Neoplasms of the pancreas are classified based on the cell type of origin, and can arise both from the exocrine (ductal epithelial, acinar, mesenchymal) and endocrine (islet) cells of the pancreas. Treatment of endocrine pancreatic neoplasms is reviewed in Chapter 42. Tumors arising from the exocrine pancreas are broadly classified as solid or cystic based on their gross appearance.
Solid Epithelial Tumors
It is of interest that although the pancreatic ductal epithelium comprises <10% of the pancreatic cell volume, ductal adenocarcinoma is by far the most common epithelial malignancy, accounting for at least 75% of all nonendocrine pancreatic malignancies. About 65% of ductal adenocarcinomas arise in the head of the pancreas, with 15% involving the body and tail, and 20% diffusely infiltrating the entire gland. Ductal adenocarcinoma of the pancreatic head frequently obstructs the intrapancreatic distal common bile duct, producing jaundice, and the main pancreatic duct, leading to a desmoplastic, fibrotic reaction and “obstructive chronic pancreatitis” (Figure 35.1). Ductal adenocarcinomas may invade locally into the duodenum, stomach, transverse colon, spleen, adrenal gland, or kidney. These malignancies also have a high frequency of microscopic infiltration into blood vessels, lymphatics, and the perineural sheath. Indeed, lymphovascular and perineural invasion have been shown to be independent prognostic factors of poor survival (2,3). At the time of resection, most ductal adenocarcinoma has invaded into local lymph nodes. As the disease progresses, distant metastases to the liver (80%), peritoneal cavity (60%), and lungs (50%) are common.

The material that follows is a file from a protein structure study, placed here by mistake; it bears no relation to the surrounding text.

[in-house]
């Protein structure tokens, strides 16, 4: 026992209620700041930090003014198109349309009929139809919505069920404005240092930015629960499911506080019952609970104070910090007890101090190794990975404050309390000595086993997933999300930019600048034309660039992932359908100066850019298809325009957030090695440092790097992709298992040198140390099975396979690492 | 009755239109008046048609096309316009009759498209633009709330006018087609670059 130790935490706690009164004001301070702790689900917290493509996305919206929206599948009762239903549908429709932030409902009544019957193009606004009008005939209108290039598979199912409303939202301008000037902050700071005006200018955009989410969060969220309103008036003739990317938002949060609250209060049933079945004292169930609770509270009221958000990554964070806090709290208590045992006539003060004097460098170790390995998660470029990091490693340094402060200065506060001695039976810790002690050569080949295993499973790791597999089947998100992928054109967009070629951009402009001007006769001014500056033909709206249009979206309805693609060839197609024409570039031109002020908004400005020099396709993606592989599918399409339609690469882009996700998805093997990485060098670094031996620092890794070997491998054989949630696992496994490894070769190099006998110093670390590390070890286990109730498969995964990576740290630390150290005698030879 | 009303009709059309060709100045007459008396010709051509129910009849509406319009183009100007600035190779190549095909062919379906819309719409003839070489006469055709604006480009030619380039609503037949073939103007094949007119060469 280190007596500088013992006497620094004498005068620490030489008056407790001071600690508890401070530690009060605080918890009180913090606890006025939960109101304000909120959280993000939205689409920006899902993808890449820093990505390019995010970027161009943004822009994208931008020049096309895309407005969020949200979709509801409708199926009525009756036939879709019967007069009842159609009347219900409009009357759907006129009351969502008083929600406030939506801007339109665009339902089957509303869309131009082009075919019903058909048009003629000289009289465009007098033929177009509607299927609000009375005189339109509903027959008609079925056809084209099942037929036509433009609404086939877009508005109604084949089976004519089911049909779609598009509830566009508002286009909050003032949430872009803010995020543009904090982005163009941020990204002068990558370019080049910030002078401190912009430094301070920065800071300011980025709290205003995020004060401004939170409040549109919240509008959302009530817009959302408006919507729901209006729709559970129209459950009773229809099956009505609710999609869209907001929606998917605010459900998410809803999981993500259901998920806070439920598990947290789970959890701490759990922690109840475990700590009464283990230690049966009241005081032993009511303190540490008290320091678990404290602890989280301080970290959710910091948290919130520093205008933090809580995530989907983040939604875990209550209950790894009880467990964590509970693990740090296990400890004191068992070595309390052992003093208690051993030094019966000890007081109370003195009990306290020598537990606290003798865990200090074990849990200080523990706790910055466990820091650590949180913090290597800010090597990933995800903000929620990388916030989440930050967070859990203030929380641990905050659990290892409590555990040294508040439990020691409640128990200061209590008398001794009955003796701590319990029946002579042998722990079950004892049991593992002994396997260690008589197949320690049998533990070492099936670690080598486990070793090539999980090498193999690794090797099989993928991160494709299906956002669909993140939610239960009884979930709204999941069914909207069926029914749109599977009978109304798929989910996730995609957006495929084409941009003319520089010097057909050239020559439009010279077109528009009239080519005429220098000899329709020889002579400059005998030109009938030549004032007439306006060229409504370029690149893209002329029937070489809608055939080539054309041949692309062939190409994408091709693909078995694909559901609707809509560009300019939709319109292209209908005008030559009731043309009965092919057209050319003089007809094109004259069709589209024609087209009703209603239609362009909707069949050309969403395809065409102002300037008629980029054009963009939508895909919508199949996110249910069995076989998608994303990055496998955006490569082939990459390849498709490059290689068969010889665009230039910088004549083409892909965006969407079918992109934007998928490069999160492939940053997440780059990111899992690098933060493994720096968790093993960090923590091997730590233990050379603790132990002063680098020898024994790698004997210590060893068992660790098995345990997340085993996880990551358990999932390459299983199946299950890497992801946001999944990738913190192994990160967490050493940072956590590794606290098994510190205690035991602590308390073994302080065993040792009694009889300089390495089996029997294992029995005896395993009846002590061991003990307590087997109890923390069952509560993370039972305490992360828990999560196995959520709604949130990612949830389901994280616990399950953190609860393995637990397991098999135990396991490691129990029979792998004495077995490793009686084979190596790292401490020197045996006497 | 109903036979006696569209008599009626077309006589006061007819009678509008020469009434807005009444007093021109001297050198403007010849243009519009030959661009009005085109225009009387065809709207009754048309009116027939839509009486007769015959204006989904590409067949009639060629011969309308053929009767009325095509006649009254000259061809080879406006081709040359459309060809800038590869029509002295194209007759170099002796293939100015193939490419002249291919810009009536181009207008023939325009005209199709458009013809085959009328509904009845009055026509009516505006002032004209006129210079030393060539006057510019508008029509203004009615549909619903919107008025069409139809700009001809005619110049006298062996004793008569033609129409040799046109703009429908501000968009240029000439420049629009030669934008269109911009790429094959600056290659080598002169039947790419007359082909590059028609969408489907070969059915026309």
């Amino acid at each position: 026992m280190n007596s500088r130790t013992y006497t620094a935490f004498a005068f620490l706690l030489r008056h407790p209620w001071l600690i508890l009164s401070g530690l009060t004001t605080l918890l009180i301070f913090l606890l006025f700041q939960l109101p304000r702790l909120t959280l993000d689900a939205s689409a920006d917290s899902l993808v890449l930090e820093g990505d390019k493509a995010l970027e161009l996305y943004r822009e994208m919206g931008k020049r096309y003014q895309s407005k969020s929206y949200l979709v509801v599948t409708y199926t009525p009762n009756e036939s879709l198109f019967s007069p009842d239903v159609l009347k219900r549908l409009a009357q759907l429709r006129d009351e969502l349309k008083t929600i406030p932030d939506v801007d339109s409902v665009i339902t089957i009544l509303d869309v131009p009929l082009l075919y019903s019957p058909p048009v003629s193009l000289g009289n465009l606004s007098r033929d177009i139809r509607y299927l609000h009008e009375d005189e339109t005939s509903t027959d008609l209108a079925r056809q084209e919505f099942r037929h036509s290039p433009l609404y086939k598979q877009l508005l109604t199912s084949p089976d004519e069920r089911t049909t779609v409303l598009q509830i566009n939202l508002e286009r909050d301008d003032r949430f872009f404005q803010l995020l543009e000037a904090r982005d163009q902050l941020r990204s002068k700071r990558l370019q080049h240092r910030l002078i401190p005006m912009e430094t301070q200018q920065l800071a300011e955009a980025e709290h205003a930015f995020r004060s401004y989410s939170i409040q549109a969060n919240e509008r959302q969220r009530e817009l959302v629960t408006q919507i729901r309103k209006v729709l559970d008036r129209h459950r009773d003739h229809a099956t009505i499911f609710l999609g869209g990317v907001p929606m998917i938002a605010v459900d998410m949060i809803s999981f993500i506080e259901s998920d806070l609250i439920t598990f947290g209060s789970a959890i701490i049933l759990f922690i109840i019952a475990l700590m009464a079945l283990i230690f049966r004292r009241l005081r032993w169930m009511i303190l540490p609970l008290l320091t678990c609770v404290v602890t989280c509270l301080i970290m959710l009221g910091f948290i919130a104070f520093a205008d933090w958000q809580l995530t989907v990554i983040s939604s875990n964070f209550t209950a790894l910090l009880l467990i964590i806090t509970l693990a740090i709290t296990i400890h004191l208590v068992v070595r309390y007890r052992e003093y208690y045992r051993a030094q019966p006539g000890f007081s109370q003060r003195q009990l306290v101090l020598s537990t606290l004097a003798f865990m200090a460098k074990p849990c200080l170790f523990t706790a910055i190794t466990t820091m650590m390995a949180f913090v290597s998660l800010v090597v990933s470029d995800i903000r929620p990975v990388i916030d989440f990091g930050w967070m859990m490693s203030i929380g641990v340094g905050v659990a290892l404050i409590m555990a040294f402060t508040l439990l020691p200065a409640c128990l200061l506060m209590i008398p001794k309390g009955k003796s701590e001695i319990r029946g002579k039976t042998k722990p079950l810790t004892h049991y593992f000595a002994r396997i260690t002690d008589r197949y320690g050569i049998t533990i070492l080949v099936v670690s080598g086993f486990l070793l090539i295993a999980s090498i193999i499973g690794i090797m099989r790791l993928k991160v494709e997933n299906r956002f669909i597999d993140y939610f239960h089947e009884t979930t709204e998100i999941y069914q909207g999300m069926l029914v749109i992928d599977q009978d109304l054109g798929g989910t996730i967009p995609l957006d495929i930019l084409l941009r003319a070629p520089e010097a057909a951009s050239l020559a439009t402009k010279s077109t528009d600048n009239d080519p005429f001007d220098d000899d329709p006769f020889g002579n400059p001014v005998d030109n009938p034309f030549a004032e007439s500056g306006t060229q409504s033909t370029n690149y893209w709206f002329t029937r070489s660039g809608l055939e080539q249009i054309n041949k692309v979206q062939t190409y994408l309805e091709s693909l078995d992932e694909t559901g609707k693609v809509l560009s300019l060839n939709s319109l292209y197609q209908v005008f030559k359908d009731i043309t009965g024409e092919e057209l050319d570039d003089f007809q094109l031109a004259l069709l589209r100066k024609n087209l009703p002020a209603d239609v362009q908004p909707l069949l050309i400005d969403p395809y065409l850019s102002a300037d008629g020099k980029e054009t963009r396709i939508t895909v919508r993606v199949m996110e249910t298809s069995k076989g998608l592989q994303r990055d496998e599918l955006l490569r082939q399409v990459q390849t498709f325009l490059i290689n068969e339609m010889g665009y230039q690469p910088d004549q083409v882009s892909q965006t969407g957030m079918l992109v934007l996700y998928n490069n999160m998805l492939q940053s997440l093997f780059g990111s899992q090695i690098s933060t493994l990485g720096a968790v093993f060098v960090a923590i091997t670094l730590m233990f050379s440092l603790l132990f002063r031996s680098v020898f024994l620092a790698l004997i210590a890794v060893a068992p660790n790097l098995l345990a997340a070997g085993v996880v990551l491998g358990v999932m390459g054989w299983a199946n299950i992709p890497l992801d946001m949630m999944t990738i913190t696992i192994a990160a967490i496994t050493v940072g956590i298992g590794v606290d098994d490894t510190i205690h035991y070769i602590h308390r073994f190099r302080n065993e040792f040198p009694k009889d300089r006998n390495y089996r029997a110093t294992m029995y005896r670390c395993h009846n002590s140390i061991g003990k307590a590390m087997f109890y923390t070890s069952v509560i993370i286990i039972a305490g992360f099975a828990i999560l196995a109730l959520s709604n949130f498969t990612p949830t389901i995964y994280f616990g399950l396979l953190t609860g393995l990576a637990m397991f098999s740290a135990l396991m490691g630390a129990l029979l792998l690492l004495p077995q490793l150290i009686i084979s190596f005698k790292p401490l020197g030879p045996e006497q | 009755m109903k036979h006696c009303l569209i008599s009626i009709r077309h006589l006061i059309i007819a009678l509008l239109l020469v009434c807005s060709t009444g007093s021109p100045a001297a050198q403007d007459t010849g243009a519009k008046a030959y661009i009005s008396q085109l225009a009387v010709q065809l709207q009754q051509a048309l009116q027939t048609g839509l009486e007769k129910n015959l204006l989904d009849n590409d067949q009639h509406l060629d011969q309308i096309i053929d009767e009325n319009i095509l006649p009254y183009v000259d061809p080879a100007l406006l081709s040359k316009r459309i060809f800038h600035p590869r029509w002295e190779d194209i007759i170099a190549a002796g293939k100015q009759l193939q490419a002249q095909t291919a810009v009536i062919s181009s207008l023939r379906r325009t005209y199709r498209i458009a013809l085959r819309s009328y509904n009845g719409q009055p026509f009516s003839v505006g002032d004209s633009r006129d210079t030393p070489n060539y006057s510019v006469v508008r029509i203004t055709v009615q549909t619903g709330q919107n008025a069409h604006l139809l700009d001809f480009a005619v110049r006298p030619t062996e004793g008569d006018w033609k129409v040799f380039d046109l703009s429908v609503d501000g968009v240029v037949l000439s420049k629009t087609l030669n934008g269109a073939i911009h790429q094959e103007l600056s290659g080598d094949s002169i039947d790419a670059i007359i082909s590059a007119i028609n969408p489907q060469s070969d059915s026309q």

(A) Coronal computed tomography reconstruction demonstrating the relationship of a pancreatic head adenocarcinoma to the intrapancreatic bile duct (arrow); an endoscopically placed stent in the bile duct is white. Note the presence of pneumobilia in the right lobe of the liver. (B) Separate section of the patient depicted in (A) demonstrating dilated main pancreatic duct (arrow).
A large body of elegant experimental evidence has accumulated over the past decade suggesting that the development of pancreatic ductal adenocarcinoma follows a similar pattern to that observed in the colorectal adenoma ...
Get access to full content - subscribe to LWWOncology.com.